I don’t like sad or scary fiction, and since ghosts are a consequence of death and are usually associated with violence, unhappiness, revenge, terrible secrets and unfinished business, they’re not a natural choice for me.
Despite the caveat above, every October I get caught up in the atmosphere of approaching darkness, and ubiquitous Halloween/All Souls/Samhain imagery.
Yesterday I was looking for something seasonal but not too scary to read, and thinking that unlike vampires, demons or shifters, ghosts don’t really lend themselves to romantic fiction. A furred, fanged or soulless hero is one thing, but an incorporeal one?
I asked Mr. Google, and to my surprise, I discovered that Goodreads has a 95-book list called Ghostly Romance.
I spent a happy hour or so investigating. Inevitably most (though not all) of the heroes and heroines are flesh and blood, but the stories themselves sound satisfyingly spectral. I am pleased to share my selections below 😮
The Haunting of Maddy Clare – Simone St James
This sounds like a proper, spine-chilling old-fashioned romantic suspense with ghosts. It’s probably at the limit of my spooky tolerance, but I’ve been curious about this book since it won two RITAs, including the one for best first book. Here’s the first bit of the cover blurb:
In 1920s England, a young woman of limited means and even less experience confronts the ghost of a mysterious serving maid…
Sarah Piper’s lonely, threadbare existence changes when her temporary agency sends her to assist a ghost hunter. Alistair Gellis–rich, handsome, scarred by World War I, and obsessed with ghosts–has been summoned to investigate the spirit of nineteen-year-old maid Maddy Clare, who is said to haunt the barn where she committed suicide.
If Walls Could Talk (Haunted Home Renovation Mysteries) – Juliet Blackwell
I’ve read and enjoyed cosy mysteries by Juliet Blackwell already, (thanks, Jennifer P!), and I’m currently wrestling with some annoying home renovation challenges, so this one appealed to me immediately:
Melanie Turner has made quite a name for herself remodeling historic houses in the San Francisco Bay Area. But now her reputation may be on the line.
At her newest project, a run-down Pacific Heights mansion, Mel is visited by the ghost of a colleague who recently met a bad end with power tools. Mel hopes that by nailing the killer, she can rid herself of the ghostly presence of the murdered man-and not end up a construction casualty herself…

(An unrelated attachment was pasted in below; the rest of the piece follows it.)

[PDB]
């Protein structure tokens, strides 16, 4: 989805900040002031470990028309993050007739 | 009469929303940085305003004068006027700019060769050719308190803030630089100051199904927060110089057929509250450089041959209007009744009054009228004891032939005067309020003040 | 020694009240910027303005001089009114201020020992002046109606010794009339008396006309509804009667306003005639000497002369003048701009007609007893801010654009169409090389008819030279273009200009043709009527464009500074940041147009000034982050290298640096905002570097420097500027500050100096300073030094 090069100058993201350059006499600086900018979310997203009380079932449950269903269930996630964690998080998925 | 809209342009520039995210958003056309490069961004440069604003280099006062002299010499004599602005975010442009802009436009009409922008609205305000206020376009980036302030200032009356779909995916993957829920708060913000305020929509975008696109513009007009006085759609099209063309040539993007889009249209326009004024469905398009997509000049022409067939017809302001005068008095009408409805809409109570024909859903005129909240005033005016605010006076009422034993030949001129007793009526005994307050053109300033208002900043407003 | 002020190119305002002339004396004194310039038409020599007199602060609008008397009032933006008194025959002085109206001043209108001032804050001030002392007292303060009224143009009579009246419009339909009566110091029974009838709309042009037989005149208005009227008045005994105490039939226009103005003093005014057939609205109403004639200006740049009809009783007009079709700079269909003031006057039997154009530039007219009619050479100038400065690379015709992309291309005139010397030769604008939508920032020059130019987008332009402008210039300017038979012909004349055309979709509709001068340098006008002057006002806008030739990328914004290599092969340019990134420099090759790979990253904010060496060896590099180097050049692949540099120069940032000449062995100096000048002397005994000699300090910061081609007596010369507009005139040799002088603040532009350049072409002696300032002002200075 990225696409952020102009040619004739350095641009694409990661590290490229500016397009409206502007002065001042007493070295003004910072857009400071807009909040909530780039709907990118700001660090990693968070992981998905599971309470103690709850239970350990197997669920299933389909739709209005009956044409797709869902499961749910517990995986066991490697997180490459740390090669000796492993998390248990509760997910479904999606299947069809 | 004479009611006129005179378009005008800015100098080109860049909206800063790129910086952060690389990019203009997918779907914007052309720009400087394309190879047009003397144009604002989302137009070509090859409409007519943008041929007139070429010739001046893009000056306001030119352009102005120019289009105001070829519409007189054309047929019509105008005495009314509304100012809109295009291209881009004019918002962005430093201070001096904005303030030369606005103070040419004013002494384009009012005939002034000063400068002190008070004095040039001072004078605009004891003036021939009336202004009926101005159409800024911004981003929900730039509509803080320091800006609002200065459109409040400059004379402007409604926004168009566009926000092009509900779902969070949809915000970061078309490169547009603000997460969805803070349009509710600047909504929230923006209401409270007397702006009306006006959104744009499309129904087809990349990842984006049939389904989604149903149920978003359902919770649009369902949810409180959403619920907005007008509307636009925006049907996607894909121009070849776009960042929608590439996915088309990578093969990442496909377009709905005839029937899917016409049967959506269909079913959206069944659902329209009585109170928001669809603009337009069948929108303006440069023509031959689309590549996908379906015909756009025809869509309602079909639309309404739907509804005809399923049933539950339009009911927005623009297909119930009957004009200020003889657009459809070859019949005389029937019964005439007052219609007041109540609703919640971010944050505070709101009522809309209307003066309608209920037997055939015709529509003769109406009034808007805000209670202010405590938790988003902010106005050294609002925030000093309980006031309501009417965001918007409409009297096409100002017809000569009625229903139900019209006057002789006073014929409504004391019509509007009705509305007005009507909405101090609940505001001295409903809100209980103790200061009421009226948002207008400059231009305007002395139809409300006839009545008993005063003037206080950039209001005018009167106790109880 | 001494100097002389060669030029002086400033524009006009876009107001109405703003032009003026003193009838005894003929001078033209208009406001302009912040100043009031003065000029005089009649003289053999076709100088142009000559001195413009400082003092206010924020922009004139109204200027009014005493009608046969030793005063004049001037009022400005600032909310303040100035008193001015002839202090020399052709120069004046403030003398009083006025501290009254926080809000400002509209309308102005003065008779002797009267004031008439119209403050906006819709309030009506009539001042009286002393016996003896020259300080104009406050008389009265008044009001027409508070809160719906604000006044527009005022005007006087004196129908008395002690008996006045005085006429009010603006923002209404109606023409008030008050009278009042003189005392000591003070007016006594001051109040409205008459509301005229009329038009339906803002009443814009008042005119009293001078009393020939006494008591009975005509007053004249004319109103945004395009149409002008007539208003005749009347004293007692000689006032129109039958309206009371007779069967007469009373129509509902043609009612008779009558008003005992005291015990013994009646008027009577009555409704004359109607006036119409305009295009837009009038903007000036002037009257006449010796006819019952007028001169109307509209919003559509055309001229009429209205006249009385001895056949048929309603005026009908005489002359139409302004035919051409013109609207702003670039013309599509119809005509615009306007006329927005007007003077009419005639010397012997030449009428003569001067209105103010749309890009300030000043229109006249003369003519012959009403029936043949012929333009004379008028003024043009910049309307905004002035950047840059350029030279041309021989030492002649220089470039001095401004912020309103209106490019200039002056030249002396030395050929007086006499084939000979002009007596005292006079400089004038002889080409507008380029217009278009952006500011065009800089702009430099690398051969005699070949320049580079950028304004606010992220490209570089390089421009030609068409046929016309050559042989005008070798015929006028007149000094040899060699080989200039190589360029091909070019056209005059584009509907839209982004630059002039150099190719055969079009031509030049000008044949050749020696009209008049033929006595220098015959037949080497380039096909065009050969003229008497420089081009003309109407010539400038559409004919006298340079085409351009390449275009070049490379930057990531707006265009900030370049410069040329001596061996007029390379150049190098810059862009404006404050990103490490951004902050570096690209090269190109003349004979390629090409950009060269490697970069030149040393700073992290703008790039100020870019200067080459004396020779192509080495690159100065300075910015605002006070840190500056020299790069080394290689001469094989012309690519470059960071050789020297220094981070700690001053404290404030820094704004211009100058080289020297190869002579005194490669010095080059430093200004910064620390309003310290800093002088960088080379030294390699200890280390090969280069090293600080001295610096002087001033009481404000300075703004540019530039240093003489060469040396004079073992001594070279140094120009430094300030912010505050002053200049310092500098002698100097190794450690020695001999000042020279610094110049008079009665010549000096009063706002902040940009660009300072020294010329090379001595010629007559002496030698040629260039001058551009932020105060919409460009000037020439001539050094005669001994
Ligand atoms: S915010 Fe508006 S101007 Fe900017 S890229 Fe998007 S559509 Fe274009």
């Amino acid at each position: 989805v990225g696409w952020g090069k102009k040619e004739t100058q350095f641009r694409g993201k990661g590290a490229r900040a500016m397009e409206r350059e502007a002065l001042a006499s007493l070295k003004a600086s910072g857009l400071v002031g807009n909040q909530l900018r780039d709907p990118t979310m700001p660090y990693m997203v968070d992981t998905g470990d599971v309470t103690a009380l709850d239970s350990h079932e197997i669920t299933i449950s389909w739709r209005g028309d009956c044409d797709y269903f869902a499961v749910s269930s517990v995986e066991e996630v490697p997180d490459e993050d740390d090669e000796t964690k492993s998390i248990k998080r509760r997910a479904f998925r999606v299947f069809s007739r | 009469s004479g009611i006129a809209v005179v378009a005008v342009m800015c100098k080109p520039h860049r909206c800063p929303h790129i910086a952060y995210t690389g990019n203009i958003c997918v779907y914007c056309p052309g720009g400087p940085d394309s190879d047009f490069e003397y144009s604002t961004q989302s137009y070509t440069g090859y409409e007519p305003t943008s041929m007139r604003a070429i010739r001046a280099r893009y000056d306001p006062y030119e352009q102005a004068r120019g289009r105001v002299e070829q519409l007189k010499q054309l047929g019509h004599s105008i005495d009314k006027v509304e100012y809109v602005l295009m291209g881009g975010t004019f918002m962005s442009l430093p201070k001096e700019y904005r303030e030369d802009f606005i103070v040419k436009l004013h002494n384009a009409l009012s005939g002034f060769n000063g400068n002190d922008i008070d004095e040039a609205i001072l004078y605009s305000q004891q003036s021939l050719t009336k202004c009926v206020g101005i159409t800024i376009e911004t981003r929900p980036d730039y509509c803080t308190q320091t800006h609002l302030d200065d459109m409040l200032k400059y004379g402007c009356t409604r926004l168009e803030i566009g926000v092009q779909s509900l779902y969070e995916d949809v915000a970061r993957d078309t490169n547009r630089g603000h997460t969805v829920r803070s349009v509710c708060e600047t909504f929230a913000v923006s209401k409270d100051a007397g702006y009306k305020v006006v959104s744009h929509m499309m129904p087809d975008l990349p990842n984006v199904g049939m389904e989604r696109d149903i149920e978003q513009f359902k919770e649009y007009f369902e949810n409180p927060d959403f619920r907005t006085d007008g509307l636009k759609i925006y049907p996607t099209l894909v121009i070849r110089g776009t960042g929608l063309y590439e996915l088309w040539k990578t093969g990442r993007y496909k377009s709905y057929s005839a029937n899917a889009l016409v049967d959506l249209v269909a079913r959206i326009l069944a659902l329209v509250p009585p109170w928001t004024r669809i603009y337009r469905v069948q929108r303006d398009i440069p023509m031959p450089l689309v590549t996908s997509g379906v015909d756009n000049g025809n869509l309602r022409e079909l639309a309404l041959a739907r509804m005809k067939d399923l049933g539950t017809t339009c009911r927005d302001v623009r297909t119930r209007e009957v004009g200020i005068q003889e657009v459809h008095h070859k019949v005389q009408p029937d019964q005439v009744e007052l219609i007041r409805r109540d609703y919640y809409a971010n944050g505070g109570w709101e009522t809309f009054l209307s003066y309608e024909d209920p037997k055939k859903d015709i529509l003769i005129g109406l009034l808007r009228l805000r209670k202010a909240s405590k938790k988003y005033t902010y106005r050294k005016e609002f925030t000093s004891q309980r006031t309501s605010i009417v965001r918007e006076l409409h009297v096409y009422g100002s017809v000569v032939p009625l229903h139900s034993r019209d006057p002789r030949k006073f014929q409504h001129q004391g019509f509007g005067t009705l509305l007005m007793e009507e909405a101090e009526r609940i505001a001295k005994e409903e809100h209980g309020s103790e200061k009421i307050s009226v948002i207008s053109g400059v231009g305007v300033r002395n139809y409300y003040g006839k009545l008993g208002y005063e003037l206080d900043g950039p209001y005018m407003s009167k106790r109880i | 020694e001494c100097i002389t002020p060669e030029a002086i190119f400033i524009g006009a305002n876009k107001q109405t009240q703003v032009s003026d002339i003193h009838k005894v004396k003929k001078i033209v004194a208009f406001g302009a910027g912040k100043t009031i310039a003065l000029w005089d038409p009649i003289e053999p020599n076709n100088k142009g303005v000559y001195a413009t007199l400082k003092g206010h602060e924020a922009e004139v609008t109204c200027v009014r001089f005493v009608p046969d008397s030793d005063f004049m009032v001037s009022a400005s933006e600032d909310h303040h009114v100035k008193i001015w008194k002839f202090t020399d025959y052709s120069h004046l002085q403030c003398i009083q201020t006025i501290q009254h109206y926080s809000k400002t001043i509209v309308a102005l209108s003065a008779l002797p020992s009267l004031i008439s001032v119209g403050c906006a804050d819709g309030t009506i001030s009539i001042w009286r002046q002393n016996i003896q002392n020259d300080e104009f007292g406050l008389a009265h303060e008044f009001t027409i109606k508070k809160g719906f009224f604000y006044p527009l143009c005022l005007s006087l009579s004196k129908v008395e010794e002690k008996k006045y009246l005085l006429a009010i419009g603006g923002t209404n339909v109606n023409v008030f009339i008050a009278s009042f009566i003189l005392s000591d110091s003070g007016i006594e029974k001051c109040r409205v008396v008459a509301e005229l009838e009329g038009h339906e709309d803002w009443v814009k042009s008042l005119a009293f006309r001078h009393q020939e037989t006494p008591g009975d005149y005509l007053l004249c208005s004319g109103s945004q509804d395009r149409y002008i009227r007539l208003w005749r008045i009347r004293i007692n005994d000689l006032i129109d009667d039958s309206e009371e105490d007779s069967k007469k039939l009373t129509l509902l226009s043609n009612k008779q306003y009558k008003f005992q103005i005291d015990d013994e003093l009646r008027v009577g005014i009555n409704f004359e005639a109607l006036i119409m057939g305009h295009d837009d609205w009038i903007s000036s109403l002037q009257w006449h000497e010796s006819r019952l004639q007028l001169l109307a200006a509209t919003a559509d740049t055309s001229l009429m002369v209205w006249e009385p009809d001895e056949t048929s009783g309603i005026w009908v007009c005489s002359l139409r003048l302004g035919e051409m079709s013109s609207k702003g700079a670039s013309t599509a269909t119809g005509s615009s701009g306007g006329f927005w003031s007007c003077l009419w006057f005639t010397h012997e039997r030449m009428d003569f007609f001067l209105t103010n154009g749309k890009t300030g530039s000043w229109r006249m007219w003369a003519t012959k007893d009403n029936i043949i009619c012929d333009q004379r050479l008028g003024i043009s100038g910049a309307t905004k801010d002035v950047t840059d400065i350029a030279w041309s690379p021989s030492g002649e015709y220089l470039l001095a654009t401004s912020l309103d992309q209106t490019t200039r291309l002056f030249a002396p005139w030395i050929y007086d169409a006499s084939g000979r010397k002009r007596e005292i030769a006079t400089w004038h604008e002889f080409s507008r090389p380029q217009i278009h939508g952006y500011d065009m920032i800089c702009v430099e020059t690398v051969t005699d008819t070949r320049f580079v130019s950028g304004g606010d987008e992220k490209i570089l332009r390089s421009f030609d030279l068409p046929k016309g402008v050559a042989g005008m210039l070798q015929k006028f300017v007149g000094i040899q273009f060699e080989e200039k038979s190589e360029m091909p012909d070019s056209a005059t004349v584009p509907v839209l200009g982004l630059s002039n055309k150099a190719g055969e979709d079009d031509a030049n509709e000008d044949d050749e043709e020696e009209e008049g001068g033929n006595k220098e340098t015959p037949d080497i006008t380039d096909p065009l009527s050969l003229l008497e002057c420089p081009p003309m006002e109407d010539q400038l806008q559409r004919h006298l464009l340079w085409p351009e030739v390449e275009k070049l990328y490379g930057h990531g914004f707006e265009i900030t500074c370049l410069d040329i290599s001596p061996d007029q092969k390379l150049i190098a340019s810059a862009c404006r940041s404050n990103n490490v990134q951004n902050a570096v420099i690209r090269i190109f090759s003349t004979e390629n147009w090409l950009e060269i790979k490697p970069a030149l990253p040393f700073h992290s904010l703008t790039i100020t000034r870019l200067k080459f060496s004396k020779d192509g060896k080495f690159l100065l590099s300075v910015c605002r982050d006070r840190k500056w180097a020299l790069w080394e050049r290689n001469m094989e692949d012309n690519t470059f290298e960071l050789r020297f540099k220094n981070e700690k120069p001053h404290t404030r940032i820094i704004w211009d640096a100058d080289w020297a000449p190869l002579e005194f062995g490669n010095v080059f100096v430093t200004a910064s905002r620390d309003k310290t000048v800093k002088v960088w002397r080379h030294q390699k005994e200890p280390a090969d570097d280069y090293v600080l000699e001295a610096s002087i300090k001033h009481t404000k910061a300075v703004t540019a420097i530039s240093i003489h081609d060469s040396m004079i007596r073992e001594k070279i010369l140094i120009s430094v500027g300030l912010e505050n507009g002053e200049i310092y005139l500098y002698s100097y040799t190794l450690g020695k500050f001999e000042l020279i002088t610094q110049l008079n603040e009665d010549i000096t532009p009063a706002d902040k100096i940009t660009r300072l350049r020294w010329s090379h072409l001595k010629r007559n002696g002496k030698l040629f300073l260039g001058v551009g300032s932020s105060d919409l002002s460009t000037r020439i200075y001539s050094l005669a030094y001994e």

MacGowan’s Ghost – Cindy Miles
The first review I read on Amazon included a sentence that had me reaching for my Kindle: This is a fun paranormal romance starring a likable heroine, a Grinch of a male lead, and a fine cast of ghosts who play matchmaker along with his son. It sounds like my kind of story any time of year, and I’m excited to report there are other, similar-sounding titles by the same author. If it’s half as fun as it sounds, I’m probably heading for a binge-read of Cindy Miles books. Here’s the first bit of blurb:
Gabe MacGowan, a sexy, brooding, guilt-ridden widower and father to mischievous seven-year old Jake, is the proprietor of Odin’s Thumb Inn and Pub in a misty Scottish seaside village. He decides to sell the inn and move, not only to give his son a more stable environment, but to escape the ghosts who haunt him, in particular his dead wife.
Gabe hires Allie Morgan, an easy-going and fun-loving American, to oust the spirits who are chasing away potential buyers. Odin’s Thumb is bustling with frightened tourists, quirky residents of the village, and dodgy yet lovable apparitions—including the ghost of a sea captain who fancies Allie.
The Ghost and the Goth – Stacey Kade
Quite a number of the books on the list are Young Adult. This one sounds like a ghostly YA version of my favorite SEP: Ain’t She Sweet? I love the title, and the reviews make it sound snarky and funny and smart. Here’s the blurb:
After a close encounter with a bus, Alona Dare goes from homecoming queen to Queen of the Dead. She’s stuck as a ghost in the land of the living with no sign of the big, bright light to take her to a better place. To make matters worse, the only person who might be able to help her is Will Killian, a total loser outcast.
More than anything, Will wishes he didn’t have the rare ability to communicate with the dead, especially the former mean girl of Groundsboro High. He’s not filling out any volunteer forms to help her cross to the other side, though it would bring him some welcome peace and quiet.
So that’s my TBR plan for Halloween 2016.
Your thoughts, comments and suggestions (all treats, no tricks, please 😉 ) are invited. Friendly ghosts and happy endings would be particularly welcome!